When it comes to homeowners insurance, most folks have a vague understanding of their policy type and its cumbersome wording. What’s more troublesome is that states that experience hurricanes, tornadoes, and large hail are shifting towards a less favorable type of coverage: Actual Cash Value (ACV). Sometimes policies are even switched to ACV in states where weather is the most extreme. Sadly, the most concerning trend in insurance is the requirement of a health check on roofs more than 15 or 20 years old. If there is an issue, you’ll be forced to correct it before getting a standard Replacement Cost (RC) policy or be forced into an ACV policy. Insuring 20-year-old roofs with RC policies is already near impossible in states like Kansas and Florida.
Let’s step back and take a closer look at these two policy types.
As you know, the basic purpose of insurance is to cover a loss that you have suffered. As policy holders, we would like to only pay our deductible on a claim and have all repairs paid for by the insurer. That’s a Replacement Cost policy. It’s often paid in two sums: half up front and the rest when work is completed.
Actual Cash Value takes depreciation into account, in a multitude of ways, to determine what you receive to cover your loss. For instance, a roof predicted to last 30 years will be assumed to have zero value at the end of that timespan. So, if the roof is somehow destroyed 15 years after installation, the ACV will be half of the original cost of the roof.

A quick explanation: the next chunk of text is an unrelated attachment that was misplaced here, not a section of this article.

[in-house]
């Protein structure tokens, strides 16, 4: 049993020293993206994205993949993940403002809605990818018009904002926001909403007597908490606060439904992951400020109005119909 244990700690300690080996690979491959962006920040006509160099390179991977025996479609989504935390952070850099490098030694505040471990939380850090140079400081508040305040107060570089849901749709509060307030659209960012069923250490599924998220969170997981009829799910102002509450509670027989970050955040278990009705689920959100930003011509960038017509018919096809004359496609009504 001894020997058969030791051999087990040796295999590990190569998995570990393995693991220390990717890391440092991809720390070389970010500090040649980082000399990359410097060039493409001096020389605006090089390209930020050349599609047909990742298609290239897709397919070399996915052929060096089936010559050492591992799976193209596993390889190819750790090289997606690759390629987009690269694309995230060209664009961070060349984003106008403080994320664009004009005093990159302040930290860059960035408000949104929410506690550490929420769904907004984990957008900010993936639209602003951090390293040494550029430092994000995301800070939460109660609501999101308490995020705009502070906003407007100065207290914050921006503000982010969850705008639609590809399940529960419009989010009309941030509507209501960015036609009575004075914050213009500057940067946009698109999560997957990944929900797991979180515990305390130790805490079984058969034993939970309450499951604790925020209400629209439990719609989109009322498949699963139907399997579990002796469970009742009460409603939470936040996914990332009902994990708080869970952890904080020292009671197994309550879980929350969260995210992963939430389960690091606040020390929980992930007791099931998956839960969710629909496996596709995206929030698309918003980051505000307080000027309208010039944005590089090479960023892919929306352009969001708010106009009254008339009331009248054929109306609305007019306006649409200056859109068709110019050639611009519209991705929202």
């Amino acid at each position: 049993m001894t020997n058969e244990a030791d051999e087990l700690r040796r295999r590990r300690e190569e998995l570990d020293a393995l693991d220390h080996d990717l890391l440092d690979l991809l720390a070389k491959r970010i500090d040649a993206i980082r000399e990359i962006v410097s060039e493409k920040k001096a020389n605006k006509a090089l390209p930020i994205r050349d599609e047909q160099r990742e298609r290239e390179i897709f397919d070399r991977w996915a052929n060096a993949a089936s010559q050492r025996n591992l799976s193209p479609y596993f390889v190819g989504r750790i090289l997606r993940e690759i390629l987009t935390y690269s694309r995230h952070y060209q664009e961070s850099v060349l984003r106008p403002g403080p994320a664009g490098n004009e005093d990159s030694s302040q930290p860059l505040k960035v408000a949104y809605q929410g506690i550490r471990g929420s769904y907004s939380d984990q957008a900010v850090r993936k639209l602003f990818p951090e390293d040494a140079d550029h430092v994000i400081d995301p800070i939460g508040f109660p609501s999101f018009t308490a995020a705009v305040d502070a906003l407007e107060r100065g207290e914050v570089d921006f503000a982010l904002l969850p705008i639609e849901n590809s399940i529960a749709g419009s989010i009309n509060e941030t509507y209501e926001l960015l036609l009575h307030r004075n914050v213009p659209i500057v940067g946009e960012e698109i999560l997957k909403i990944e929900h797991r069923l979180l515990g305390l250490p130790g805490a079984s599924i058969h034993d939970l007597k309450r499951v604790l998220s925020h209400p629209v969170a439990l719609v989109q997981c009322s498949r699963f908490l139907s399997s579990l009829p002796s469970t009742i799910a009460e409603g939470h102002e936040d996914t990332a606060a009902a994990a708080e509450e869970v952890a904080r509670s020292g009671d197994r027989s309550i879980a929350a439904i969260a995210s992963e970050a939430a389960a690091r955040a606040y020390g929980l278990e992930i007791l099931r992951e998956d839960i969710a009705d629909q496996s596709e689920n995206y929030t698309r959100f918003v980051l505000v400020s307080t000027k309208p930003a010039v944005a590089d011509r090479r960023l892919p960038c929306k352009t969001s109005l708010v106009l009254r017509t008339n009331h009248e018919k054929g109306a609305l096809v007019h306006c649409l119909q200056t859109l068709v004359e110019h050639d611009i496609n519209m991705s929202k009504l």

Actual Cash Value = Replacement Cost – Depreciation
The upswing on these ACV policies is that they are often less expensive than RC and may have a smaller deductible.
The Problem with Insuring 20-Year-Old Roofs
As mentioned, a growing number of insurers will want to look at your roof of 20+ years before covering you. In areas like Cincinnati, where hail and wind tend to destroy roofs twice as fast as average, it behooves profit margins for insurers to look at receipts and warranties of roofs, along with an inspection report, to determine their plan of action. Many new home buyers will be looking at decent older roofs; but a report may say different, and the outcome may be a replacement request to access an RC policy. Most people with low finances will opt into an ACV policy and enjoy lower premiums, while a few may still be able to obtain an RC but have an inflated premium due to the poor condition of the roof.
Why is 20 the magic number of years? The average life expectancy of asphalt shingles is 40 years. Hence, the half-life point is a good place for insurers to start. But there’s more to it, and there’s a reason why some insurance providers want to look at roofs at 15 years of age. This is the age at which the elements start to drastically affect the average asphalt roof. At around 12 years most shingles will begin to get stiff/brittle and the granules coating the surface will slowly lose their hold. This natural aging is not the ACV depreciation factor insurers are looking at, simply the intelligent point to be careful and opt for an inspection.